Benedict Seymour: There are so many ways to begin the discussion, so I will try and characterize my own position partly from my concrete experience. I have worked on issues of regeneration and gentrification in inner cities, and in London principally. And what that research has brought to my attention is the nature of contemporary capitalism as having a very distinctive and historically unprecedented character. Capitalism is not a permanent or continuous state of affairs, it is a historical-social form: it has a past, a future, maybe one day it will be a historic form, a past form. At present, as far as I can see, capitalism is increasingly defined by an imperative to consume its own resources, its own future and also its past.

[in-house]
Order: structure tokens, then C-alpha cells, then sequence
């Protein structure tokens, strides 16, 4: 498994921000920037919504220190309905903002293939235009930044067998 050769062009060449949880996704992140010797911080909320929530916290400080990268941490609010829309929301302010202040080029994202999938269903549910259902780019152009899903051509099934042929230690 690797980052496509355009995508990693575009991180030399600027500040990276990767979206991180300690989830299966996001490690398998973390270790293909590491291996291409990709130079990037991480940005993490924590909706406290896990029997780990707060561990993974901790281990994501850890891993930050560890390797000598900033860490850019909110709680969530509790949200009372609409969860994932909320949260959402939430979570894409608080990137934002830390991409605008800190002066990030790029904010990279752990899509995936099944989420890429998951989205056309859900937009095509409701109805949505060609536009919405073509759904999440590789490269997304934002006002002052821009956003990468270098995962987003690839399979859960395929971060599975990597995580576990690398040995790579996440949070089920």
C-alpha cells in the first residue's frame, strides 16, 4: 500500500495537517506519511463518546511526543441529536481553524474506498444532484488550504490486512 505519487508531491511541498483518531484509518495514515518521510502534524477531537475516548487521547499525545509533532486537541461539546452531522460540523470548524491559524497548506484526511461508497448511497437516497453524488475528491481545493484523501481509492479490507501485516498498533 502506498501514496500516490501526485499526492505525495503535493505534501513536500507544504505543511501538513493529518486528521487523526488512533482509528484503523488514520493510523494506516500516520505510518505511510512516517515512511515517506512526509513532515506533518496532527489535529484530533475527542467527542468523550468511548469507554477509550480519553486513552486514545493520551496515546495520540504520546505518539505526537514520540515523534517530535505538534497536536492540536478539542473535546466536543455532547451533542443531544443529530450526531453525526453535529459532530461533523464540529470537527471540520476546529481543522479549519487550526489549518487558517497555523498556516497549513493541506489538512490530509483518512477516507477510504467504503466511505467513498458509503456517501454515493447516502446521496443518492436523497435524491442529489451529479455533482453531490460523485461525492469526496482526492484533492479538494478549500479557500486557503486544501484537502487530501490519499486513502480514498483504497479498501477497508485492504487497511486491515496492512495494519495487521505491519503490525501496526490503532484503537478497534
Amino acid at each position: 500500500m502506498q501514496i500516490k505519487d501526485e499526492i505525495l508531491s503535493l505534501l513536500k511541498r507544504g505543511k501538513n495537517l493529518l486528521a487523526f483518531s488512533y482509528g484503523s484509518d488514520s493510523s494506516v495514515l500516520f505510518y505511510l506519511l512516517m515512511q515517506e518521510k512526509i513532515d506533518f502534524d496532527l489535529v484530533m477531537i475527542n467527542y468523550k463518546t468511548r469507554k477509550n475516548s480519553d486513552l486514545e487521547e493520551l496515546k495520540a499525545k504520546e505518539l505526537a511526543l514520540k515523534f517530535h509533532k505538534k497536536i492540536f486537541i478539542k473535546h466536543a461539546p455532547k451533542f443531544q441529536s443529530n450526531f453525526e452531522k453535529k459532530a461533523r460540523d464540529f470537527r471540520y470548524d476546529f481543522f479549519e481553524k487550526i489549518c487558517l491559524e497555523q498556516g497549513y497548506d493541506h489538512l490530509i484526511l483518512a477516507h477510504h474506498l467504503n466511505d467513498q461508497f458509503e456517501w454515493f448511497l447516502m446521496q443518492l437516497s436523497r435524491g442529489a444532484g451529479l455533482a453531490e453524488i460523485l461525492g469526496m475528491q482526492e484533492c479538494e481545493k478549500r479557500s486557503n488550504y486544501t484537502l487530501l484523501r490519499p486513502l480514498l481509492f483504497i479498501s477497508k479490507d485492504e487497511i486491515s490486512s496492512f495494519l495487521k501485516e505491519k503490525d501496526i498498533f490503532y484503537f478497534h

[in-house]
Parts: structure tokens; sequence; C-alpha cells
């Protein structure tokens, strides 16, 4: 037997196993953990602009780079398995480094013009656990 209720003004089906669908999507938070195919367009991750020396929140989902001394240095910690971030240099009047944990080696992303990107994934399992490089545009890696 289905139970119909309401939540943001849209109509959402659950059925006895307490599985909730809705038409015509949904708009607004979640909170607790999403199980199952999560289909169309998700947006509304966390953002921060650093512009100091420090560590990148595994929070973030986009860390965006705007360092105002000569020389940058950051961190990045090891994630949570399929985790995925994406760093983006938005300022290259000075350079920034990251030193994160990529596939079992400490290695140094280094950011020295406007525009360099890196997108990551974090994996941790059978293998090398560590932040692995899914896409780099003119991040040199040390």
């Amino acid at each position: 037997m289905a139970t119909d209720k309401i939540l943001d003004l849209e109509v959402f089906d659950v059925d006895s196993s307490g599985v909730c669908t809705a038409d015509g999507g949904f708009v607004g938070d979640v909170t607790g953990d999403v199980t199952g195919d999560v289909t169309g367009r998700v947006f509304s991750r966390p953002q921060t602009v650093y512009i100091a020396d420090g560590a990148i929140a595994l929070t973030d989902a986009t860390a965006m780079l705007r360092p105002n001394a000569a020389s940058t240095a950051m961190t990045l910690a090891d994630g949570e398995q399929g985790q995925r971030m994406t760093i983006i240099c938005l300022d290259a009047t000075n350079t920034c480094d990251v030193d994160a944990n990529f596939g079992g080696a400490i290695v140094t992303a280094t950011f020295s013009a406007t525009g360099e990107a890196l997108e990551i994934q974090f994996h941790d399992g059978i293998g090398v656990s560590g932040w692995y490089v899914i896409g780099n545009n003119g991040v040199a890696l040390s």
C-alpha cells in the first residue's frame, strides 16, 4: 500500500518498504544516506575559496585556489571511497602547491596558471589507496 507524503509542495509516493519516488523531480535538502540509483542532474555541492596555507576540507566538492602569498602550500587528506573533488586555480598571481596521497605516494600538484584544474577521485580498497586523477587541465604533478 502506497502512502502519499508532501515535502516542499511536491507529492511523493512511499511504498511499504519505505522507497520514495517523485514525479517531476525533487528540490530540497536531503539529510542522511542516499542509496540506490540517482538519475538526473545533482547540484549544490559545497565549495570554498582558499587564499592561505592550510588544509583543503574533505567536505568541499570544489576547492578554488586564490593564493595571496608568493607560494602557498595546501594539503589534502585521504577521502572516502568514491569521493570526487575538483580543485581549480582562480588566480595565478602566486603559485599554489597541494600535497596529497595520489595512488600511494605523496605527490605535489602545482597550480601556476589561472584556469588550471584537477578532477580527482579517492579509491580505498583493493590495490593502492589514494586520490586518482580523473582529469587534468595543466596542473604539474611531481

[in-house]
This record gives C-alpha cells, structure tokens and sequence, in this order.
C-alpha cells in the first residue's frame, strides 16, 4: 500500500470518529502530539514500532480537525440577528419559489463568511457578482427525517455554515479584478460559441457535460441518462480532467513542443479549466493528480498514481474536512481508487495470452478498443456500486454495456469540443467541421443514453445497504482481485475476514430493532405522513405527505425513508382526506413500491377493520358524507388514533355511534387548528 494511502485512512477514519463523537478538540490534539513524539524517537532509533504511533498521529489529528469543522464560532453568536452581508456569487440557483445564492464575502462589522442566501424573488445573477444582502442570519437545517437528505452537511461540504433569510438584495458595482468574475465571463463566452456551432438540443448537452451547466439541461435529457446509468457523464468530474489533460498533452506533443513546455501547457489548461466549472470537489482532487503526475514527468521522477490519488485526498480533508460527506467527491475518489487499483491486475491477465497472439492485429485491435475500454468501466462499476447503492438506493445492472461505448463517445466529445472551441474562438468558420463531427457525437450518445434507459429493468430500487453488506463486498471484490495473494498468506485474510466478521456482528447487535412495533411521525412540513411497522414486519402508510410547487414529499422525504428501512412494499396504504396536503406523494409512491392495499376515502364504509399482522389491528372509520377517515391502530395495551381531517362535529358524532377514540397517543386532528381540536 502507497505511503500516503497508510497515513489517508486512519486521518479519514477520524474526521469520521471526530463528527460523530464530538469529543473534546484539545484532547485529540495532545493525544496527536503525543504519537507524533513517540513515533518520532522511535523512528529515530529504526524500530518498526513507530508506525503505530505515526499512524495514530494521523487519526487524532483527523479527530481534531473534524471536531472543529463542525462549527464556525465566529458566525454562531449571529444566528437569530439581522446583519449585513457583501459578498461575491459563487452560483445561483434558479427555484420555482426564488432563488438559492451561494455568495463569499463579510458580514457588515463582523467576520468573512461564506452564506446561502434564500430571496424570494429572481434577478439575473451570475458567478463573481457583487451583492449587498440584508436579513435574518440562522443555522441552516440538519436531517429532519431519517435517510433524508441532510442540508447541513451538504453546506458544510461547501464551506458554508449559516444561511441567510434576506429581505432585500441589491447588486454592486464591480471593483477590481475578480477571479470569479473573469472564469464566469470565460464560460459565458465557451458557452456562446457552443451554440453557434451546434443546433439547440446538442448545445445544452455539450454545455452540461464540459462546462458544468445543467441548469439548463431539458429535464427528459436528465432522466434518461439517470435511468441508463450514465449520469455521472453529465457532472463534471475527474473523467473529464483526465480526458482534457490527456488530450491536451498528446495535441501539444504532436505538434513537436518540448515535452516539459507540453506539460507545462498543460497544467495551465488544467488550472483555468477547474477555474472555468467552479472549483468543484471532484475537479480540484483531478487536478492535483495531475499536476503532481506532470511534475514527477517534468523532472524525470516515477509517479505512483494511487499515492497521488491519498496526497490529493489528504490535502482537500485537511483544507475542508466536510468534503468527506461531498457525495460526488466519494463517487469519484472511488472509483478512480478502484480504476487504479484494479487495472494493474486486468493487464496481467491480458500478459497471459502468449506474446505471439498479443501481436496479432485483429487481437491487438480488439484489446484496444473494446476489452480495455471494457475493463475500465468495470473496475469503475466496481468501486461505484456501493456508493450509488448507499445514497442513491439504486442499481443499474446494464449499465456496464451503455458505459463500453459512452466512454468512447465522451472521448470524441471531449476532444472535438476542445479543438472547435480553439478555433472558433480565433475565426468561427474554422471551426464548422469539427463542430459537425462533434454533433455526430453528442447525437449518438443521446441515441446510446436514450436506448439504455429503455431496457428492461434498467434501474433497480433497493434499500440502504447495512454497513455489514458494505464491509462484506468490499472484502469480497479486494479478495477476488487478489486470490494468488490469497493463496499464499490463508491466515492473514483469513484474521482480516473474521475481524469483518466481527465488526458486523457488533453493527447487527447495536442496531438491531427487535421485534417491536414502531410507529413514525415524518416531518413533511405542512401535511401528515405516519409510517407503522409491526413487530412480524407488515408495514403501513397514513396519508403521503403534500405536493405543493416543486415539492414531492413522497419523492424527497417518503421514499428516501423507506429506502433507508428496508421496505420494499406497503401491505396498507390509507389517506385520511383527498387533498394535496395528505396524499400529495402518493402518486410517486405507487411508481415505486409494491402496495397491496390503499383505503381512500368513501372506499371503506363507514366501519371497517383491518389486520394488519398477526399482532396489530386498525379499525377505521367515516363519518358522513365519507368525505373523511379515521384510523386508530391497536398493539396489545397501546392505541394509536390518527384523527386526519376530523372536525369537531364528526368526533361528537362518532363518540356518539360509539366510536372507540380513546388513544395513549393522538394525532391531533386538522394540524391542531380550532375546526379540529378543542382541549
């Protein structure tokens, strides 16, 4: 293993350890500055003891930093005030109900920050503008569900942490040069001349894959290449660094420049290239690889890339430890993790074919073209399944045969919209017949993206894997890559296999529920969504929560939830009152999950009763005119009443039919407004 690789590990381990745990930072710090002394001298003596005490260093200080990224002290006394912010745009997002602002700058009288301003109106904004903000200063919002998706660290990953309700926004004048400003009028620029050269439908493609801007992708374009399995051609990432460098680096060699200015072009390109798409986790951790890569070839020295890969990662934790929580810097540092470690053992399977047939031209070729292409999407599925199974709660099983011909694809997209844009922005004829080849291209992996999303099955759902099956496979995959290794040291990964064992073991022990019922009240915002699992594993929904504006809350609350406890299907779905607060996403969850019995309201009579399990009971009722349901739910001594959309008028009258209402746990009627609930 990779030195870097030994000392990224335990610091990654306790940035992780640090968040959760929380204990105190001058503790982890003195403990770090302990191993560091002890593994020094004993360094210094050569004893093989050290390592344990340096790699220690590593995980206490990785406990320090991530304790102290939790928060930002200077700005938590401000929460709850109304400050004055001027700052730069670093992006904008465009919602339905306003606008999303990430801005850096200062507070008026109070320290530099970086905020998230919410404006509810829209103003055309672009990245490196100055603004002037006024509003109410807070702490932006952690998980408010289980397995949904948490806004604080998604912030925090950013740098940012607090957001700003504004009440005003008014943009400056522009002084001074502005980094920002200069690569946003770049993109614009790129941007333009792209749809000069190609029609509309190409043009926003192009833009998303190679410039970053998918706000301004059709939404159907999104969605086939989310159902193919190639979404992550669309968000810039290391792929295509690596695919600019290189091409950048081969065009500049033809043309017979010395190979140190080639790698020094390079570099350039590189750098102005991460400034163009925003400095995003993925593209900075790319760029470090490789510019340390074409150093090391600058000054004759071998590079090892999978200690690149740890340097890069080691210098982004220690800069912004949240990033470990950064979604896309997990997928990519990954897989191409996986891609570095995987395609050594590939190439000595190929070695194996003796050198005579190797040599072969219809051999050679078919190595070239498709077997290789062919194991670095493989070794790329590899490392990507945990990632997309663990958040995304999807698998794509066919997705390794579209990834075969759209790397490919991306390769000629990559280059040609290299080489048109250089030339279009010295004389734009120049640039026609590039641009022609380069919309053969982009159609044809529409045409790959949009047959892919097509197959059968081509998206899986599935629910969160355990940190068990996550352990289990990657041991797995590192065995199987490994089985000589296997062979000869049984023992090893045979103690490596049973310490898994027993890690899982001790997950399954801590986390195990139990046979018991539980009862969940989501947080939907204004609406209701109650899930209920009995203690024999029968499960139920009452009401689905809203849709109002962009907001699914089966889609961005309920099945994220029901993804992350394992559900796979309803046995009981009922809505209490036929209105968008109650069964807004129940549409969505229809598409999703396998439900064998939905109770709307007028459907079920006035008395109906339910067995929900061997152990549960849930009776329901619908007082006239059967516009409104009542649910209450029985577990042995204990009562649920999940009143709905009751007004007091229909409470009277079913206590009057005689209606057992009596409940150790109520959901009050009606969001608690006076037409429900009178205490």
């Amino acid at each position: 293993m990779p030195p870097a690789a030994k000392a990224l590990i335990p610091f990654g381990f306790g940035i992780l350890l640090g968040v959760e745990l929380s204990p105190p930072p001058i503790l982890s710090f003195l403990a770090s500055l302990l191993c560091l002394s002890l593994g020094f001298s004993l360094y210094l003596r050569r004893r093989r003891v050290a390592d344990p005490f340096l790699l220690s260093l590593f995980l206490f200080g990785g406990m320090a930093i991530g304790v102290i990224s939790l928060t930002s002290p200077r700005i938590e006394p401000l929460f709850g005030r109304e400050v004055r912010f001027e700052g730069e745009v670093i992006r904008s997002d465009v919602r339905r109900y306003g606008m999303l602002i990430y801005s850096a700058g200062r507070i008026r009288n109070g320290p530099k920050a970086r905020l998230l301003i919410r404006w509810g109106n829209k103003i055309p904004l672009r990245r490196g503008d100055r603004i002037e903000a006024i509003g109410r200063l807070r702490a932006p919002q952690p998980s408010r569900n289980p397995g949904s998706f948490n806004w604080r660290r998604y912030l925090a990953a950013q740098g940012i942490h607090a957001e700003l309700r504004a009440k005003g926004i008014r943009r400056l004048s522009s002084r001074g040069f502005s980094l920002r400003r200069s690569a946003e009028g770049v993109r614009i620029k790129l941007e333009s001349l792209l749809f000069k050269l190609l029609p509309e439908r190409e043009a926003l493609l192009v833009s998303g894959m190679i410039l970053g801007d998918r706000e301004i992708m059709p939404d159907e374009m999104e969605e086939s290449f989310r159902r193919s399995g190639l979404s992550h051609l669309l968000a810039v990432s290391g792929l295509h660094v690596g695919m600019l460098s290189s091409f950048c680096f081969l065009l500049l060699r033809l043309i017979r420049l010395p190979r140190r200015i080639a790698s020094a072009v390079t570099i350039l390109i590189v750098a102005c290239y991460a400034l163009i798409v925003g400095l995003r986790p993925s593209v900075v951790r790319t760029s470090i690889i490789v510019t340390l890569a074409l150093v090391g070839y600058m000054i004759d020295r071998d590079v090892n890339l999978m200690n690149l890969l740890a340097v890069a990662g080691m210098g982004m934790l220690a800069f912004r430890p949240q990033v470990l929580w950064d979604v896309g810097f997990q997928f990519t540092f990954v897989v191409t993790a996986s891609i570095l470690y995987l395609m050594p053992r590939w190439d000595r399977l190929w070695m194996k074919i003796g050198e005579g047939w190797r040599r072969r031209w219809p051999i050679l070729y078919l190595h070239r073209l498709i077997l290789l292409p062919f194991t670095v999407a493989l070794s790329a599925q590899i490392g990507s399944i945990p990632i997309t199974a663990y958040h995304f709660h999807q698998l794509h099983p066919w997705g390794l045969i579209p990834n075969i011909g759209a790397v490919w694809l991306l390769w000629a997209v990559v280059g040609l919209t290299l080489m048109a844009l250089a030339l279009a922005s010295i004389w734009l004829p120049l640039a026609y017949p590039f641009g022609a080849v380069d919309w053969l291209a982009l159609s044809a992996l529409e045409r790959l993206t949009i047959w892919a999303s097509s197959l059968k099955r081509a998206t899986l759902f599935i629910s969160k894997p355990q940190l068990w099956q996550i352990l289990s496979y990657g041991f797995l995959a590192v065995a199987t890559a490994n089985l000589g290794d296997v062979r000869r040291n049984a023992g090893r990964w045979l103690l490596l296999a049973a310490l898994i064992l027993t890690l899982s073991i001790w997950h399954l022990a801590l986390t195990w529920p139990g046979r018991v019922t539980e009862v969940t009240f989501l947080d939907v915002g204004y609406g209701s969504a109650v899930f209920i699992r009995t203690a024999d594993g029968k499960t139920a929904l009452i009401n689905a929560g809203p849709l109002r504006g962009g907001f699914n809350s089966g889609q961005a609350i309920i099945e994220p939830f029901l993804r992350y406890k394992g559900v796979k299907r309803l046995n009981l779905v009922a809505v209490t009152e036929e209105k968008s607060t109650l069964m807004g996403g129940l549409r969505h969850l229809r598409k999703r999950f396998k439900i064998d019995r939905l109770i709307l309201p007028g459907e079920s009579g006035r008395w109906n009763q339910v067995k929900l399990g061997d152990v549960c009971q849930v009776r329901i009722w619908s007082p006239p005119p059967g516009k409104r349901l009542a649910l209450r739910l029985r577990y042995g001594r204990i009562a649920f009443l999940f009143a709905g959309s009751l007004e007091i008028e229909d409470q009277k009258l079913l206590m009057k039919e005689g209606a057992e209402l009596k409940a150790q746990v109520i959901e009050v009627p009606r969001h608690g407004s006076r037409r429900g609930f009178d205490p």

When you study regeneration you are continually encountering the way that neoliberal capitalism has had to loot its own inheritance, be it physical, environmental, mental, but also the resources of labour, the resources of intellect, of intellectual property. Neoliberalism has needed to raid its own past and to a degree to start to undermine its own ability to expand and reproduce itself by raiding its future: its younger generations, its students, its precarious workers. I think the current crisis shows that process of looting coming to a deadlock. Twenty years after the triumph of capitalism, we have the crisis of the neoliberal mode of accumulation, arguably. My position is one that sees in the current moment the possibility of a rendezvous with Marxism as it was not experienced or practiced in the so-called communist period or by the so-called socialist movement. I try to synthesize Loren Goldner's theorisation of social non/reproduction with Theorie Communiste's idea of the non/reproduction of the capital relation.